It lost the first day to rain, it lost its defending champion, Andy Murray, in his first match and, by the time every man in the draw had played, it had lost seven more of its seeds, too.
The most prolific winners, four-time former champions both, went quickly: Andy Roddick despite serving 22 aces, and Lleyton Hewitt against the 22 aces of Ivo Karlovic.
Yet Wednesday, the first day of sunshine, was a sell-out that showed off the Queen’s Club in all its glory.
After sandwiches and Thermos flasks under umbrellas came Pimms and birthday cake—done in style.
Alongside the finely-cut grass came the cut-glass accents.
Alongside the students and retired, the mad-keen tennis enthusiasts and youngsters keen to get the autograph of Murray, came the immaculately groomed corporates and members, happily squeezed into their bleacher seating with champagne at the ready.
This cosy, intimate venue—still a real club after more than century—allows the public to rub shoulders with top-20 players in its warren of narrow walkways, and casually puts Grand Slam champions on practice courts just metres from their adoring fans. But here, that is simply not a problem.
Ahead of his first match, Murray practised with the man he beat in last year’s final, Jo-Wilfried Tsonga. Then he appeared with eight-time Grand Slam winner and current coach, Ivan Lendl.
Down the path, the glamour stakes were pitched even higher. Two left-handers, two single-handed backhanders, both designed, it seems, for grass were both drawing a good share of female interest.
On one side, old hand Feliciano Lopez, now 30, at close to his best ever ranking after joining up with coach and countryman, Alberto Berasategui. A year ago, Lopez was outside the top 30, now he is sporting shorter hair, looking slim and trim, and is apparently thriving at No17.
On the other side of the net was 21-year-old Grigor Dimitrov, already with two wins under his belt and facing the fellow single-handed backhand of Nicolas Mahut to try and reach his first Queen’s quarterfinal since playing here as a teenage wild card in 2009.
Dimitrov has claimed Roger Federer as his role model and there is something of the Swiss backhand ‘wings’, a little of his service action, and the same affection and style for grass. Last year, the Bulgarian made a huge impression at Wimbledon in a four-set showcase of a match against Tsonga. Should he reach the final here, he could meet the same man. But should he beat Mahut, he may first have to face his Wednesday practice partner, Lopez.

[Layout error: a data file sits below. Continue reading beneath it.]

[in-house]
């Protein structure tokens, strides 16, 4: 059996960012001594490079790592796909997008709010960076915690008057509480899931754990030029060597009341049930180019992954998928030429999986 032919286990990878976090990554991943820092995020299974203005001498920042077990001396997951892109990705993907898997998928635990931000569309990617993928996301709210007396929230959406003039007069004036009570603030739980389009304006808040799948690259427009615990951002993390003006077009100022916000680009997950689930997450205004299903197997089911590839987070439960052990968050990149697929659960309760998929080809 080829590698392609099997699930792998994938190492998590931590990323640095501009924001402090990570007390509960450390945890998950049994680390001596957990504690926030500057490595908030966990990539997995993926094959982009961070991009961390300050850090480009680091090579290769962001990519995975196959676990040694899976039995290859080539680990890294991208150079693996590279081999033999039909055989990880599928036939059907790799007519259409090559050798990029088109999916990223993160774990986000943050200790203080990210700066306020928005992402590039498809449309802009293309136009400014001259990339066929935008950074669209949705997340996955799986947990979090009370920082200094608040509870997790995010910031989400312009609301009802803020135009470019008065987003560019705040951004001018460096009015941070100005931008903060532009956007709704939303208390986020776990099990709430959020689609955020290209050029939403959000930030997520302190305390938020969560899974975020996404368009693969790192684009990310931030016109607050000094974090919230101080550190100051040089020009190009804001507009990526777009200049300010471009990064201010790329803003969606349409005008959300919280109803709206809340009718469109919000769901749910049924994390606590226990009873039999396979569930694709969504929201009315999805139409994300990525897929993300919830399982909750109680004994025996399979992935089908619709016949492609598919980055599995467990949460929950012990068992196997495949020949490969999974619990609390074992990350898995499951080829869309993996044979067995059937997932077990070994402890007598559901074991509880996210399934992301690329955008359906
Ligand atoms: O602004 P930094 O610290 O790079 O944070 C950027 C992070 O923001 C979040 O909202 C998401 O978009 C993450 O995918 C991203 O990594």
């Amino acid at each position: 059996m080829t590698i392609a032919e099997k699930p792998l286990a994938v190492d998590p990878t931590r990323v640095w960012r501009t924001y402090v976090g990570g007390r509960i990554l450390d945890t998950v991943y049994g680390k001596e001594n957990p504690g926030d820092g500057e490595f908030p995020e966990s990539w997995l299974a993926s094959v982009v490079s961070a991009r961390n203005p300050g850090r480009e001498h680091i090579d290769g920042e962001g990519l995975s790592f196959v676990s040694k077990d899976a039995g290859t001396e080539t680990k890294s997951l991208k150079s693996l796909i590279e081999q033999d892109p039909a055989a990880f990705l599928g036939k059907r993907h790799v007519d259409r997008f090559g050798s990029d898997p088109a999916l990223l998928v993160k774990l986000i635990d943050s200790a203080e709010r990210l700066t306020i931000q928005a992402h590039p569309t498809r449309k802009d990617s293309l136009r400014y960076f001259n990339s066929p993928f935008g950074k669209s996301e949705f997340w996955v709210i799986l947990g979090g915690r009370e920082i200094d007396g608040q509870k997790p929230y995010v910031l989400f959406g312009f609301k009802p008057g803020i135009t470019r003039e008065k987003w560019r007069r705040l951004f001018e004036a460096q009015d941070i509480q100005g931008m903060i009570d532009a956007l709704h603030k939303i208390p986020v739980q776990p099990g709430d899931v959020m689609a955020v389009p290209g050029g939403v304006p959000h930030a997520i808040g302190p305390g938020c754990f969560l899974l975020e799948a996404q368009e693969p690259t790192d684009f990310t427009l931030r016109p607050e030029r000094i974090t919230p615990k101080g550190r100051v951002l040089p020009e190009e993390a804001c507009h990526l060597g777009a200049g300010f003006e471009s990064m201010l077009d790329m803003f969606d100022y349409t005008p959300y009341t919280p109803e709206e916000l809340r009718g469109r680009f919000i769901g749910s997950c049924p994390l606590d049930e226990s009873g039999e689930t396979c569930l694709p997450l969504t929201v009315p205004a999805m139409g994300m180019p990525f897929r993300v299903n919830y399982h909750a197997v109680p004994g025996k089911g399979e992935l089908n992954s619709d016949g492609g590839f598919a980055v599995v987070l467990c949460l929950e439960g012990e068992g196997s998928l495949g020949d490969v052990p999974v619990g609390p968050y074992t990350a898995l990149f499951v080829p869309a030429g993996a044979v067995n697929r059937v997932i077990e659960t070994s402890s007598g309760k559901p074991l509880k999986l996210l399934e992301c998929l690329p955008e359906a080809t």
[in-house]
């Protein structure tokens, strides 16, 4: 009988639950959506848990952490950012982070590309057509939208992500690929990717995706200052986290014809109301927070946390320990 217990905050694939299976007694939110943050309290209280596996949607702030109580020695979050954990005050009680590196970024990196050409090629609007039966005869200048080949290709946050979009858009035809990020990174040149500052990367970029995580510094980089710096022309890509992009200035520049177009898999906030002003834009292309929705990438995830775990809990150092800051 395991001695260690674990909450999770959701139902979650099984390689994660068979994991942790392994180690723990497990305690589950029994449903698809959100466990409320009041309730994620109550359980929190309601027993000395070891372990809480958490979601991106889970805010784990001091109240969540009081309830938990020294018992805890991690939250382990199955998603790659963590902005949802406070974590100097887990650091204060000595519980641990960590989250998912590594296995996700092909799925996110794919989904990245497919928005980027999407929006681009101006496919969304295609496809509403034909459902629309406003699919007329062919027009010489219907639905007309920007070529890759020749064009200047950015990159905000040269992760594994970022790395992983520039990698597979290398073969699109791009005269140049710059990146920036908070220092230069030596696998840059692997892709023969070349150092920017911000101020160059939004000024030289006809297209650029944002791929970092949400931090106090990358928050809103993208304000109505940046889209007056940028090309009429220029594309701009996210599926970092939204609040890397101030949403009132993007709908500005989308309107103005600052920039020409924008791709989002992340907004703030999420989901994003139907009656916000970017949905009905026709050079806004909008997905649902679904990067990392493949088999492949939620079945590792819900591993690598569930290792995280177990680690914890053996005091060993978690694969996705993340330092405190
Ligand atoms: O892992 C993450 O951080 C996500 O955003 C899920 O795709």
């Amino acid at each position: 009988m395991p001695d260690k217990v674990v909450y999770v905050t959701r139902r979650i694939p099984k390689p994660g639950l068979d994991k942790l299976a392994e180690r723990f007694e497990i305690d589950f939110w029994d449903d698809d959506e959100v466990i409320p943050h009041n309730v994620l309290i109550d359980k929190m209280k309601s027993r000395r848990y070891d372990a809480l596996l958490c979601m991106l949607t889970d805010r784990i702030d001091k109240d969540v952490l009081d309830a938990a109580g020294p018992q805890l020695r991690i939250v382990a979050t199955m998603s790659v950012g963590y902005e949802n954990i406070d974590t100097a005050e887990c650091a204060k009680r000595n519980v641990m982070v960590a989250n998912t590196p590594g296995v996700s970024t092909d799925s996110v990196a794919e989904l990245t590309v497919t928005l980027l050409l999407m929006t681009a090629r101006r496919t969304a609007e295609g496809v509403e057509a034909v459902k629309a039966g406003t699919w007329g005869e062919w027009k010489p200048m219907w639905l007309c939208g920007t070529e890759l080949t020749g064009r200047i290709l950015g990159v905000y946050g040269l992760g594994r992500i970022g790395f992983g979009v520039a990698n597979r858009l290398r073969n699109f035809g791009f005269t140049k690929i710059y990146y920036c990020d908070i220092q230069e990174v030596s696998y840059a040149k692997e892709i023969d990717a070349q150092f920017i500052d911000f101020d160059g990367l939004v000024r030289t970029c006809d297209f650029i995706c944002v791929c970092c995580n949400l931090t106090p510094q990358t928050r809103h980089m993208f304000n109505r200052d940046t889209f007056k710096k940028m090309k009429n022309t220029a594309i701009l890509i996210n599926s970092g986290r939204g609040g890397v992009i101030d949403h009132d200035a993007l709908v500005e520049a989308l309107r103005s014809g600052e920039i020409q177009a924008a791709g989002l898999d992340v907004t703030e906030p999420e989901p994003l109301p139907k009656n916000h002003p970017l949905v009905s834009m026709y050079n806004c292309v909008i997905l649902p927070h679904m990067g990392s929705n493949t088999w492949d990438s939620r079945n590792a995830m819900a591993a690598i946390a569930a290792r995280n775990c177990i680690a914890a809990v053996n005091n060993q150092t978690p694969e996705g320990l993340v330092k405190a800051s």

As for No2 seed Tsonga, his words after his opening win were focused on fellow Frenchman Mahut:
“If Andy [Murray] lost today, it’s not because he was not good, it was maybe also because Nicolas was unbelievable. Everybody knows he’s able to play fantastic tennis on grass, and he did it today…On grass he’s maybe one of the best players in the world.”
Murray himself had a sharper edge when asked how worried he was about his readiness for Wimbledon after losing his first match at Queen’s. “Oh, panic stations. I’ve just got no chance to be ready for Wimbledon now. It’s going to be impossible, I think.”
He was just as free in replying to Tommy Haas’s comments about him playing up his injuries on court. “The time I have been on tour I’ve been called many, many things, from my personality not being exciting enough, I’ve been called boring. It was said I was unfit, lazy, fake injuries—I mean, all sorts. It’s something that kind of goes hand in hand with playing sport. People criticise you regularly. It’s something you need to deal with. But I don’t care about his opinion.”
The other Andy was rather more defensive on the question of his retirement, which he hinted about ahead of Queen’s. “I didn’t really say anything. I mean I’m not at the point where I’m going to deal in absolutes with my career. I’m not going to sit here and say I’m going to play three more years… At this point anything is a possibility.”
Perhaps, when the time comes, he will consider a new doubles career, especially after teaming up with veteran Hewitt for the first time and winning their first match. It could be a marriage made in heaven. As Hewitt put it succinctly:
“He can do the serving, I’ll do the returning.”
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BIOGRAPHY: Eric Bailly